Up Sucker Creek

Up Sucker Creek
Photo Courtesy of the Lake Oswego Library

Wednesday, December 3, 2014

Streetcar fantasy off track

U.S. effort to help build homegrown streetcar manufacturer falls short 
Washington Post, November 29, 2014  By Michael Laris

U.S. Transportation Secretary Ray LaHood, left, speaks at the unveiling of an American-made prototype streetcar in Portland, Ore., on July 1, 2009. Standing in the background, from left, are Rep. Earl Blumenauer (D-Ore.), then-Gov. Ted Kulongoski and Rep. Peter A. DeFazio (D-Ore.) (Don Ryan/Associated Press)

Early in President Obama’s first term, transportation secretary Ray LaHood traveled to Portland, Ore., stood before American workers in red, white and blue hard hats and made a pitch for their gleaming back-to-the-future product.

“These are the first streetcars to be manufactured in America in nearly 60 years,” LaHood told the cheering crowd in 2009. “This is the dawn of a new era for public transportation in the United States, a new opportunity to claim ‘Made in America.’ That is a great thing to be able to say!”

Company executives and their patrons greatly overestimated the size of the market they could capture and underestimated the difficulty of starting a homegrown streetcar business from scratch. Executives hoped to sell 10 or 15 of the 8-by-66-foot vehicles each year and create hundreds of new jobs as communities embraced a national streetcar revival. The company’s president at the time, Chandra Brown, set her gaze further. “One day, we can’t wait to be exporting these cars,” she said during another LaHood visit in 2011.

Instead, the company built just 18 streetcars for three customers — the District, Tucson and Portland — and was late delivering them to all three cities. There are no new orders, and the facility built to produce up to 24 streetcars a year is dormant after the last Portland car was shipped out Nov. 21. Some workers have been laid off, others have been reassigned to United Streetcar’s parent company, Oregon Iron Works, which builds bridges and boats.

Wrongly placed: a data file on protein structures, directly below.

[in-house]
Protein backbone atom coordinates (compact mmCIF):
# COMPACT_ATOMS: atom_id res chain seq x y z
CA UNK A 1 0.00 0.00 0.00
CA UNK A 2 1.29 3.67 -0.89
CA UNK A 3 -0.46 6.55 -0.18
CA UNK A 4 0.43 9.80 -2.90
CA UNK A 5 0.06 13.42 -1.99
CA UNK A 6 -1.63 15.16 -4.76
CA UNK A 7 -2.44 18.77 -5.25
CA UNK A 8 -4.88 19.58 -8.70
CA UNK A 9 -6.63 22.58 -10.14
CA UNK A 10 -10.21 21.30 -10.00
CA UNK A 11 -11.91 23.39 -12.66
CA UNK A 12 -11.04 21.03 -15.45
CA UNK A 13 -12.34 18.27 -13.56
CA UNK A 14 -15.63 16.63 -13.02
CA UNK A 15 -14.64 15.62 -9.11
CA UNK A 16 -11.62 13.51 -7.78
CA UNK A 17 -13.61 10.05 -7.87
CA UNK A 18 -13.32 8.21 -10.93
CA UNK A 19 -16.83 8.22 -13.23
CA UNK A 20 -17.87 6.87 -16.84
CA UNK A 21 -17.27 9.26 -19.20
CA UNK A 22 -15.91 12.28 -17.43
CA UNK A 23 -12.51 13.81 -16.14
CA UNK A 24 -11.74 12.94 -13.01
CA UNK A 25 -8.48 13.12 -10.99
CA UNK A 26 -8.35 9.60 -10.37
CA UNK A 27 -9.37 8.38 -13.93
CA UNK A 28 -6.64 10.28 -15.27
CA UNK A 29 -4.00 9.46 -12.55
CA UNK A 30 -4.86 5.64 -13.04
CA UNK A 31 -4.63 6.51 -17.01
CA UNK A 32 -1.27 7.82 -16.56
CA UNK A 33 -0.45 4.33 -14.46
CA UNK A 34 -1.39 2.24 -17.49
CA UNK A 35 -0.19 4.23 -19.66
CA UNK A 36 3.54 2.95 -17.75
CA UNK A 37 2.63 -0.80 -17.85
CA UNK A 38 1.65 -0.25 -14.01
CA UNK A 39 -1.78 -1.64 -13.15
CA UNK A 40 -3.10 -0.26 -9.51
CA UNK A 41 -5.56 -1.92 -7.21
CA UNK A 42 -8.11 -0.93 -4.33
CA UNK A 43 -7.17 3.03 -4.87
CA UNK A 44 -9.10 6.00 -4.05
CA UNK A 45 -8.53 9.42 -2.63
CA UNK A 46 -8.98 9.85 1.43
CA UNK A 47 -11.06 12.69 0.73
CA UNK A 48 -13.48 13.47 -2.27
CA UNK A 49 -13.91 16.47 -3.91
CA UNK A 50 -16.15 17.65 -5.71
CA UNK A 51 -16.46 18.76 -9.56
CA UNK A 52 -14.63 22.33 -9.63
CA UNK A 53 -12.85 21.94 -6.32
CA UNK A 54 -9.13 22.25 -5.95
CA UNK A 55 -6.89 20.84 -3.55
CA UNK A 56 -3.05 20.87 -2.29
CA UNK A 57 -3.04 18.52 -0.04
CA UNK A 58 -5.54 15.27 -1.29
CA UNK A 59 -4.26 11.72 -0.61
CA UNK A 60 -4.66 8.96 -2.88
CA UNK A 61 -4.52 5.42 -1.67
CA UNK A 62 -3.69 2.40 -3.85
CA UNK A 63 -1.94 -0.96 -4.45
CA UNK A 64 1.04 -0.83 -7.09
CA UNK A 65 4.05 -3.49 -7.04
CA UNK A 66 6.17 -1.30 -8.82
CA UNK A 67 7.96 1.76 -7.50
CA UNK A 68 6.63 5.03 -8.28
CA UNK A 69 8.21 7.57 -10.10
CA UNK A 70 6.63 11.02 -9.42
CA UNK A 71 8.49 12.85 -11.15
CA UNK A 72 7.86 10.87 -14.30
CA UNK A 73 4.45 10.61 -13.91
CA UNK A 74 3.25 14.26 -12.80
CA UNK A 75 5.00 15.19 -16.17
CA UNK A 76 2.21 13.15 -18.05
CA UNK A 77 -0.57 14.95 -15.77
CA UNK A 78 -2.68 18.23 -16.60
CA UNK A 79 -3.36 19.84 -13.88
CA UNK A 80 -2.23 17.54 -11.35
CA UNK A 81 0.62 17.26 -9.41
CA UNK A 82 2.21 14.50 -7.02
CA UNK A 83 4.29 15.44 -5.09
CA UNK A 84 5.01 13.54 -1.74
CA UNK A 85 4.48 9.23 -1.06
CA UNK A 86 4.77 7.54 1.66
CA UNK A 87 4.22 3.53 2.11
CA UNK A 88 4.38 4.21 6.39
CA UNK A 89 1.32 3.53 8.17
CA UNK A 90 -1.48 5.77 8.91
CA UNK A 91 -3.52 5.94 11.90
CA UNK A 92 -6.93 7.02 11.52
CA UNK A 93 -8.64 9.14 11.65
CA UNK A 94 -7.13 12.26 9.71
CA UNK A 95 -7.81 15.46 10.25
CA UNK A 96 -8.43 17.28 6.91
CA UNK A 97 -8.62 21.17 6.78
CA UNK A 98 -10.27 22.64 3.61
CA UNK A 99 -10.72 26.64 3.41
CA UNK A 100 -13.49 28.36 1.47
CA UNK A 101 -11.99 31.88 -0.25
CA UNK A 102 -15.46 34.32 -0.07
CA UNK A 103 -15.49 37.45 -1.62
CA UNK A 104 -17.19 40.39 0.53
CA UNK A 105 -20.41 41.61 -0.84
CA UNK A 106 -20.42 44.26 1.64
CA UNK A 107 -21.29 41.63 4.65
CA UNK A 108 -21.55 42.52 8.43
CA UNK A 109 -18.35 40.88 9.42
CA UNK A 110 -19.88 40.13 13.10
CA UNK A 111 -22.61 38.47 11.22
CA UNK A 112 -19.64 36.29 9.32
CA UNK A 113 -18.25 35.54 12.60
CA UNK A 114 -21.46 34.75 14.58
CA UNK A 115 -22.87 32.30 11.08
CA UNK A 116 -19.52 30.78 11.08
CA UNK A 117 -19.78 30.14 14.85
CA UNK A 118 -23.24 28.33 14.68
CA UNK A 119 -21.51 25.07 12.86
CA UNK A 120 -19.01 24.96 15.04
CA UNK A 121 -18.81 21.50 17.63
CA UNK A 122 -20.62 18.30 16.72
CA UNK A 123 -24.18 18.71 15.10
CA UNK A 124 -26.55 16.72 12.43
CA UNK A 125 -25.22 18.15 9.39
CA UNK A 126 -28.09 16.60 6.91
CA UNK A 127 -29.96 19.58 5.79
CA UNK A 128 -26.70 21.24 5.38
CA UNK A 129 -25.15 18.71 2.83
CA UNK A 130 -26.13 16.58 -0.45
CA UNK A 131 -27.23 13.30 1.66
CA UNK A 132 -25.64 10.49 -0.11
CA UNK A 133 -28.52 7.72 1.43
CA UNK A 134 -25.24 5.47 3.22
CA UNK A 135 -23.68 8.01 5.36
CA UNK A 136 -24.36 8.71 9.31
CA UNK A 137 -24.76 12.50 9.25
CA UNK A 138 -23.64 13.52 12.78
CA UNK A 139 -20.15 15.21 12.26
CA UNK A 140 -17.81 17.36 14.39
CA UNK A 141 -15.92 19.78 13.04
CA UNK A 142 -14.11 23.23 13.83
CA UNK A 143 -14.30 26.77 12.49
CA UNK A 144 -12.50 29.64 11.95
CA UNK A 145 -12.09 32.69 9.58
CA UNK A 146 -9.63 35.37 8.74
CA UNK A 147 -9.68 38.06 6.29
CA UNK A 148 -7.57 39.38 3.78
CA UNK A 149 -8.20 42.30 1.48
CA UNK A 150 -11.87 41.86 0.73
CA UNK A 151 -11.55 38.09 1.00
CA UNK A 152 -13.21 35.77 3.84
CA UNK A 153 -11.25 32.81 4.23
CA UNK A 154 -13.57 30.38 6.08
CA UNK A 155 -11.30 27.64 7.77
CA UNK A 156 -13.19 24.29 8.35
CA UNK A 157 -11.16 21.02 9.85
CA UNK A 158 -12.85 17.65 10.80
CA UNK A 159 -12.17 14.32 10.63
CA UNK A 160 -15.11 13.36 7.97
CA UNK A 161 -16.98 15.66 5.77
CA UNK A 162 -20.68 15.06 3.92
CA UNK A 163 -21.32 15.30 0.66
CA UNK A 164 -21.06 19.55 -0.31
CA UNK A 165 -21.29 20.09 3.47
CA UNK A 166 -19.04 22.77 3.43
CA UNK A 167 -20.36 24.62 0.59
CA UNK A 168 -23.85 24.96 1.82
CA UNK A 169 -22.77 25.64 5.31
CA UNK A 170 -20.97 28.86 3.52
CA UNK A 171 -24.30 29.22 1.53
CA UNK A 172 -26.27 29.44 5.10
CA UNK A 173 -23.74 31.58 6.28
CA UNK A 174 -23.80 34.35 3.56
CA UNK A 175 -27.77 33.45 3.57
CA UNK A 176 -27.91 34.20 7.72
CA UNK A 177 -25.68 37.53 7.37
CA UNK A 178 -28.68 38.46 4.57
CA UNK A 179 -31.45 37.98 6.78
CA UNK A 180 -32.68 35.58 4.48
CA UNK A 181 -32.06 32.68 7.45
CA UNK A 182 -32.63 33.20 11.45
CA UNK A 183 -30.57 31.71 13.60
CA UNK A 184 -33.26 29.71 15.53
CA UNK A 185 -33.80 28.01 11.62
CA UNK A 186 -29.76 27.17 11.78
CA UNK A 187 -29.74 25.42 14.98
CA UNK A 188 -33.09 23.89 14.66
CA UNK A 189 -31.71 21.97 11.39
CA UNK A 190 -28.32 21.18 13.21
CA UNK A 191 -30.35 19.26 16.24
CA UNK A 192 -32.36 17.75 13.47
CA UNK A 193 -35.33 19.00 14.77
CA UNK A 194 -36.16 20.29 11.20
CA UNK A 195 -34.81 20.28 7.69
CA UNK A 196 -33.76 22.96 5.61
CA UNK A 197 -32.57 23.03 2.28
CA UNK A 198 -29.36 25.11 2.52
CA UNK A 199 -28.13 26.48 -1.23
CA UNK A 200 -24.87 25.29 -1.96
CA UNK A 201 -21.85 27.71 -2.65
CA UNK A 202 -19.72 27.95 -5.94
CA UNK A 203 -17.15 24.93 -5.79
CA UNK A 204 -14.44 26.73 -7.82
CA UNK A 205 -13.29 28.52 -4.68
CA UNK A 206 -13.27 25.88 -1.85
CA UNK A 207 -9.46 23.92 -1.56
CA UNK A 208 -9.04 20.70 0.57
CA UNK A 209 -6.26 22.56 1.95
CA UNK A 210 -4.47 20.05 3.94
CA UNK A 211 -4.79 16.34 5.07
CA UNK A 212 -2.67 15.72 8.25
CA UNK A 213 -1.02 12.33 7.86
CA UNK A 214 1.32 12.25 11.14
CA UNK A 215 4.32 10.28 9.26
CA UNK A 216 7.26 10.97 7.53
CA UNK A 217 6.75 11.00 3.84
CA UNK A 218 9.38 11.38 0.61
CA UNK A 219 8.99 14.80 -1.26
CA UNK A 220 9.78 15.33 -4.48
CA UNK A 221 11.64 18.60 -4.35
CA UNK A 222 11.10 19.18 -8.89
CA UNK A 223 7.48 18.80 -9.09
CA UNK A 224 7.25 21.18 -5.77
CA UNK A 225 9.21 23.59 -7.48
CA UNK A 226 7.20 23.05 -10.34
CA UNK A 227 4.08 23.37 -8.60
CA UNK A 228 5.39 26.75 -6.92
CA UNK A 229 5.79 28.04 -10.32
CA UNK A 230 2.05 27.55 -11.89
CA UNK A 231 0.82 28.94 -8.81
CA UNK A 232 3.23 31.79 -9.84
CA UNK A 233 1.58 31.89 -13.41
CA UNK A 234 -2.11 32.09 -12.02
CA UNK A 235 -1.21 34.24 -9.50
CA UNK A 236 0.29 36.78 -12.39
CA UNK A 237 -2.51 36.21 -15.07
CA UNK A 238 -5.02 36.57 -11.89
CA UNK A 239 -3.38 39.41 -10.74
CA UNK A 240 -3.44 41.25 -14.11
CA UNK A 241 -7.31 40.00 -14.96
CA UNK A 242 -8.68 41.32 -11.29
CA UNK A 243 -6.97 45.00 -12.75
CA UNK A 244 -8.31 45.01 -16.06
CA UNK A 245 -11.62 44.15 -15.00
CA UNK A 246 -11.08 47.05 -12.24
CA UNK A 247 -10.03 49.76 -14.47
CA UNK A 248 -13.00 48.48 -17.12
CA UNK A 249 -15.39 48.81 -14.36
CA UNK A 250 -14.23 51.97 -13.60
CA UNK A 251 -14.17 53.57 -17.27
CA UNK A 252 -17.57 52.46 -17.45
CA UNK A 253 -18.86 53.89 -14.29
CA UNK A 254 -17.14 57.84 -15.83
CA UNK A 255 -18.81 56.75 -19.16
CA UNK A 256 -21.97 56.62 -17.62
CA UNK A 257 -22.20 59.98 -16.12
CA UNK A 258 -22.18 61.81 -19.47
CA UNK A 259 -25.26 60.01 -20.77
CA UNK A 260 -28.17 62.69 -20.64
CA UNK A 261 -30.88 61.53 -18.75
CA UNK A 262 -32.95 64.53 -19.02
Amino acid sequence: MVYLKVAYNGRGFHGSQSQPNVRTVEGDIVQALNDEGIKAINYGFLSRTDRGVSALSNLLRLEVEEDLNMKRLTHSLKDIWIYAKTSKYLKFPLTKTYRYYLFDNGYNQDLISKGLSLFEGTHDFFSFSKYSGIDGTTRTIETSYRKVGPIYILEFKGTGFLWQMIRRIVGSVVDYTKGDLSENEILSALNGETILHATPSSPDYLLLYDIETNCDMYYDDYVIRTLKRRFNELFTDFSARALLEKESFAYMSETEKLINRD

"..we figured out how to pull together all these American resources* and American people to,build a very nice streetcar, and we don't have the orders to build more," said Clarke.


Clackamas County taxpayers spent millions in financial incentives to OIW for job creation and business generation. The love affair with streetcar and light rail transportation was spearheaded by Earl Blumenauer and supported by local politicians including:
-  Judie Hammersted - former director of Portland Streetcar, Inc.  The City of Portland contracts with Portland Streetcar, Inc. to construct and operate the Streetcar system. Portland Streetcar, Inc. is a private non-profit corporation.
-  Ann Lininger - voted for a package of benefits for Oregon Iron Works just before the end of her term as Clackamas County Commissioner.  She received campaign money from OIW, and went to work for the company immediately after leaving office.  

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